Plaintiffs Sidney L. Coleman and Lakesha M. Johnson are both Madison residents.[1]The defendants were employees of the Madison Police Department (MPD). David J. Compton was a sergeant. Tracie A. Jokala, Jamie Grann, Kymtana Woodly, Kelly L. Beckett, Jerry B. Johnson, and Kathleen Riley were detectives. Michael G. McEvoy was an investigator. Benjamin D. Schwarz, Mark D. Allen, Dave Mertz, Jeff Felt, Kelly Powers, and Zach Haggerty were police officers.

         B. Stabbing investigation

         On January 12, 2011, at about 5:00 p.m., MPD dispatch advised officers of a stabbing reported to have taken place at a gas station on South Park Street in Madison. Dispatch provided the following additional information: (1) the suspect was a black man, approximately six feet tall and weighing about 175 pounds, wearing a "funny-looking" winter hat, a blue t-shirt, and a black leather coat; (2) the suspect had fled in a black BMW; (3) a light-skinned black woman accompanied the suspect in the BMW; and (4) the victim was still at the scene and had been stabbed near his armpit.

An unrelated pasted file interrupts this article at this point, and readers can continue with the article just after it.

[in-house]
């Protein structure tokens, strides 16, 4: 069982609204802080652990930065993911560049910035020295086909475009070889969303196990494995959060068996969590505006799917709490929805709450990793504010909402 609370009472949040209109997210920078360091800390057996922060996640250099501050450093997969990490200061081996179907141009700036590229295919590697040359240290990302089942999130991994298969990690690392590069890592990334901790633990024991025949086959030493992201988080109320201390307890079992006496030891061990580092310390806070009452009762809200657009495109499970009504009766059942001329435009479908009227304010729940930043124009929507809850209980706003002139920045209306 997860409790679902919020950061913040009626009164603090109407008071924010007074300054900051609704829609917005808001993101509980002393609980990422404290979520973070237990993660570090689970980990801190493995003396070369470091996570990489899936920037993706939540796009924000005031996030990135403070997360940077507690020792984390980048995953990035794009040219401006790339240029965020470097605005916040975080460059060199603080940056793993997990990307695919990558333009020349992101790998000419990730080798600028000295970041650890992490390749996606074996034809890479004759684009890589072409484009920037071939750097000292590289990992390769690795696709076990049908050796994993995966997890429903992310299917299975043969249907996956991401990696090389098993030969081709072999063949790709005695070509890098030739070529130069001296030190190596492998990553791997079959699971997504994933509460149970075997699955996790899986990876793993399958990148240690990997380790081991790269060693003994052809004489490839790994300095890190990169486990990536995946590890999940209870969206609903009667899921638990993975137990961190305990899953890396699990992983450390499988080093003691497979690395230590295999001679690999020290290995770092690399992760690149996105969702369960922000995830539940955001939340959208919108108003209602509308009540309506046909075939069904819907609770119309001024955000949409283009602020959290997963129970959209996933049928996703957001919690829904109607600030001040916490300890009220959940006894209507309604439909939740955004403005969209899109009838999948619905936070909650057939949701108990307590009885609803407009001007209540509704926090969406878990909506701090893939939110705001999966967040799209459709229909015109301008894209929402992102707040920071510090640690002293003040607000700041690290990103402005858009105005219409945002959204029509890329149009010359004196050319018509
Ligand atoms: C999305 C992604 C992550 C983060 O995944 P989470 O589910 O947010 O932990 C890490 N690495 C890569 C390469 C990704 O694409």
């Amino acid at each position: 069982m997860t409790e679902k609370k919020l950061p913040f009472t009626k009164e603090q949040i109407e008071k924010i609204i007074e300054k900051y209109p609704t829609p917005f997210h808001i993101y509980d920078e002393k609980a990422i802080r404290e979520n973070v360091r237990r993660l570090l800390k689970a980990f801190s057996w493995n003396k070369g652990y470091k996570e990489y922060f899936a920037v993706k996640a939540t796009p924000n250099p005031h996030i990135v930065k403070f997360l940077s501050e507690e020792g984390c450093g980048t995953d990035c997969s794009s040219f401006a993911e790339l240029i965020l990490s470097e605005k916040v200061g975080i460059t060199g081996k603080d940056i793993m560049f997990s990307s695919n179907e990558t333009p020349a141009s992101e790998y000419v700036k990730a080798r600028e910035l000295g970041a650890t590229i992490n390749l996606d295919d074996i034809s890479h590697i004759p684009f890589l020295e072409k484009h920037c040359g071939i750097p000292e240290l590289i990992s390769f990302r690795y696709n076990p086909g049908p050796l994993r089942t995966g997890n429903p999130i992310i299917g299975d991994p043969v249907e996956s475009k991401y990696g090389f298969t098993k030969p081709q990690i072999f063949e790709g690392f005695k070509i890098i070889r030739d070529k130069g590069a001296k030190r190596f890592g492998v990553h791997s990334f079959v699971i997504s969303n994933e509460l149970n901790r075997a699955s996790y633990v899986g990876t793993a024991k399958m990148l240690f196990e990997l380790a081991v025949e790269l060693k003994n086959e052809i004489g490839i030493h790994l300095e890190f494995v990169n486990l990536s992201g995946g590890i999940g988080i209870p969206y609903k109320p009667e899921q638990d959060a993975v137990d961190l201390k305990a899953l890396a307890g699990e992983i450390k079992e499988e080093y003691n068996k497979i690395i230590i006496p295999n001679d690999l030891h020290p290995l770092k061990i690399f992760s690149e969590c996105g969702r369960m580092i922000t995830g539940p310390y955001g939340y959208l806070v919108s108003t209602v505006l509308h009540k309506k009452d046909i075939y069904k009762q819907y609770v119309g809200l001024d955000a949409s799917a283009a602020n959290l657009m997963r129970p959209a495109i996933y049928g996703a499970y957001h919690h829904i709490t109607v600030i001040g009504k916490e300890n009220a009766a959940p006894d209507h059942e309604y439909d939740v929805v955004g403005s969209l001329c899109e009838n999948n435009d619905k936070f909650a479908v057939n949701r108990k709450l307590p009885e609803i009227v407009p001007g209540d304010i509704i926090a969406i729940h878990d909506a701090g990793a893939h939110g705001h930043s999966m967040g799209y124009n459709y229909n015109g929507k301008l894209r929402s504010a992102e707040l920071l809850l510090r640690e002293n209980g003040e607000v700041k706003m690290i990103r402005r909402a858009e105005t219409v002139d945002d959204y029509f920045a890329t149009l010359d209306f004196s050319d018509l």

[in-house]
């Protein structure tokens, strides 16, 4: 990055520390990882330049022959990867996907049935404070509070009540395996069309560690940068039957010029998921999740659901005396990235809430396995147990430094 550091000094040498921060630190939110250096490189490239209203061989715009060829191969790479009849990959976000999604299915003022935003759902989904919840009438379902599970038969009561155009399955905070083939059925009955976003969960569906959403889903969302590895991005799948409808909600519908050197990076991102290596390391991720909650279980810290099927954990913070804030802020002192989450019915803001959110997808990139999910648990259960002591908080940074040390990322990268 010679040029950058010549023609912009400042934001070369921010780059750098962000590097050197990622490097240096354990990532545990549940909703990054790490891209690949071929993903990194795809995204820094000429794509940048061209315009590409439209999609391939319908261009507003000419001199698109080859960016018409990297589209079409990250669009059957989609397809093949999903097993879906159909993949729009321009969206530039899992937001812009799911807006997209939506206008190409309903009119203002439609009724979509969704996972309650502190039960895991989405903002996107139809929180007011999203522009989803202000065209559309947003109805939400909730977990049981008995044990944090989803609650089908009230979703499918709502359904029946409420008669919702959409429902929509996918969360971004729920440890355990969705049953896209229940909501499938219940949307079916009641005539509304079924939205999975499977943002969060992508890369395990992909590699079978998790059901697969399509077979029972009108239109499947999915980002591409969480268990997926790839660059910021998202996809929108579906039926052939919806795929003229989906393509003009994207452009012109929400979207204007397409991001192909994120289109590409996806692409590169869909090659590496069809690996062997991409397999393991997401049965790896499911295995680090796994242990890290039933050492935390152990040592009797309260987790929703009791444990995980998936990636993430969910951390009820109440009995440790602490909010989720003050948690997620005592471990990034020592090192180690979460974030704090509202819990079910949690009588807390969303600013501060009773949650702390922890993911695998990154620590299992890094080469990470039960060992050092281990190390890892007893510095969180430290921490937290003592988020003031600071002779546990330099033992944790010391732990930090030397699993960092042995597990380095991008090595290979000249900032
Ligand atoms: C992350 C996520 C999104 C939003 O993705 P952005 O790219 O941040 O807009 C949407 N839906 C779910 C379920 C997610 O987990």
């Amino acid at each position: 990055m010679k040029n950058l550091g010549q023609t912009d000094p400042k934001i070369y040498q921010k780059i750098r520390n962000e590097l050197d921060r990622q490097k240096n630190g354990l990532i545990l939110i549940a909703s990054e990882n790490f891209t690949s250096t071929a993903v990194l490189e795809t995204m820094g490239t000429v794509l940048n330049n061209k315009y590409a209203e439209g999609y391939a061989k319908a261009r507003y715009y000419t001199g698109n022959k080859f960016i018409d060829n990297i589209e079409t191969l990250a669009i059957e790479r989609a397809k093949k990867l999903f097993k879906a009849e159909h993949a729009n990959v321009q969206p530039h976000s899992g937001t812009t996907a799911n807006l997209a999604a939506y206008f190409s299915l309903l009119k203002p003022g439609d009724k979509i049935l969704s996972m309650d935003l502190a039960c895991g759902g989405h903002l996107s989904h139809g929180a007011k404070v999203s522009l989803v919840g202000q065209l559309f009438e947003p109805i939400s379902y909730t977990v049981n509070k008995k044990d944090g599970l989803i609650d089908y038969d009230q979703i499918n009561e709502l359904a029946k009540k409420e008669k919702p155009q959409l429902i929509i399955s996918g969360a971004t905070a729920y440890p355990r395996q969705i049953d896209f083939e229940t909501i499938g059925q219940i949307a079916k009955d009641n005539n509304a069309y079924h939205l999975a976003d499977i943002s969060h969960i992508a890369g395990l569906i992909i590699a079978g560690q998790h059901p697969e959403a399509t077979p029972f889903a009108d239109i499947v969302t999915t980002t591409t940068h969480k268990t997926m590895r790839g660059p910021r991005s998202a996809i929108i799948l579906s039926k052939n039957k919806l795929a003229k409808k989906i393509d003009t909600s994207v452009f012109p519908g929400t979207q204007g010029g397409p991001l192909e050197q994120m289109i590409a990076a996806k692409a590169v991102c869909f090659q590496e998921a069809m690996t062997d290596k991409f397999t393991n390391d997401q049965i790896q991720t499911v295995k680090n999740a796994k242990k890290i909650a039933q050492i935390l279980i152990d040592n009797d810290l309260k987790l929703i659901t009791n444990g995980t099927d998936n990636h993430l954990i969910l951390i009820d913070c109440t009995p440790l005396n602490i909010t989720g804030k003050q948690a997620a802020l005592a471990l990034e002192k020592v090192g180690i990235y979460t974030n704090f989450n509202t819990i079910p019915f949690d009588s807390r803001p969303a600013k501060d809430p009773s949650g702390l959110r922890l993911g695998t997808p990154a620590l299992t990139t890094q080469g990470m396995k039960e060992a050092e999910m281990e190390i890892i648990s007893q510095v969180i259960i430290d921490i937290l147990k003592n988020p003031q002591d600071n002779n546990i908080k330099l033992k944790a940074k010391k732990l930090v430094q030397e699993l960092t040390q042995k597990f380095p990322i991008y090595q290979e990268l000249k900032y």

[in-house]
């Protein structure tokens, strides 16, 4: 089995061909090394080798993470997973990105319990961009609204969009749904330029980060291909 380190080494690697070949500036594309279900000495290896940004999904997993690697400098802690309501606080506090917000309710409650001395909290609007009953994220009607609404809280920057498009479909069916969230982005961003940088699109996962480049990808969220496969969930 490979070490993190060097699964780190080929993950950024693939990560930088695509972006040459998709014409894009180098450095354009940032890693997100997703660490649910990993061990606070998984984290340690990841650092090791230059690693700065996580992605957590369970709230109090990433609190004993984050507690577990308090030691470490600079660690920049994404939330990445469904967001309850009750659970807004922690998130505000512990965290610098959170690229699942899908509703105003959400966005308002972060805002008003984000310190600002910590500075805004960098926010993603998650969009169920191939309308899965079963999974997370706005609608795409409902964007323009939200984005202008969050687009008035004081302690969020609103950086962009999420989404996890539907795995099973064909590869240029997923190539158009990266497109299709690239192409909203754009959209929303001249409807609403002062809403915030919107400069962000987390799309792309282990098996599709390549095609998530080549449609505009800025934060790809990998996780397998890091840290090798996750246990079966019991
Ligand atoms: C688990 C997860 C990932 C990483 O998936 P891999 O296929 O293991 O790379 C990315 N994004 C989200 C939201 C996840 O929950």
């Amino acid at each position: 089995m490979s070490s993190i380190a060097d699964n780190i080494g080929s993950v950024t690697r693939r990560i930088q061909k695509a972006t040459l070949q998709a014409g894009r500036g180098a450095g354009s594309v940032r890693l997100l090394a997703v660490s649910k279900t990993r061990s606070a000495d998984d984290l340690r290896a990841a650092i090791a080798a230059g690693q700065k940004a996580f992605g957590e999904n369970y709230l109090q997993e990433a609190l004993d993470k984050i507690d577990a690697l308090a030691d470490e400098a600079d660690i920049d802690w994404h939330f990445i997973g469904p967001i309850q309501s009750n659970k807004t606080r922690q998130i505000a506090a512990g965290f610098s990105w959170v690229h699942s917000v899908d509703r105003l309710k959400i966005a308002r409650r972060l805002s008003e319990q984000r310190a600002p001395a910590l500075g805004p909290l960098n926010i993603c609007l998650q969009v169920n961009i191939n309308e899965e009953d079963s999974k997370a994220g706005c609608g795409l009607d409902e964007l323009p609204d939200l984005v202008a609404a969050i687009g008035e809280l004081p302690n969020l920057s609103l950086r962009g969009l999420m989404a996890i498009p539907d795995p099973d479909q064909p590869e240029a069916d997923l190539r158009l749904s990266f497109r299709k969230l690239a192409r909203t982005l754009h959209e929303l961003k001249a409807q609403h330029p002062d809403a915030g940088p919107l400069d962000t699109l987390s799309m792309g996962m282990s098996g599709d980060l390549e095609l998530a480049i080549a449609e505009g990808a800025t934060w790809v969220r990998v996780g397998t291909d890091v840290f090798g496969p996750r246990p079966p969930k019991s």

Defendants Johnson, Beckett, Jokala, Grann, and Woodly went to the gas station. The gas station clerk told the officers that the suspect had stabbed the victim in the parking lot near a gas pump, using a knife that appeared to have a black blade.

         Defendant Grann reviewed video surveillance of the incident with the clerk on an in-store monitor. The clerk pointed out the man he identified as the suspect. The suspect’s vehicle appeared on the video, as did the woman who was with the suspect. Although defendants’ proposed findings are not completely clear, they learned from either the clerk or the video that the suspect left the scene in a black two-door BMW, possibly a 1990s model, with a ragtop. The license plate was dirty and started with an "A."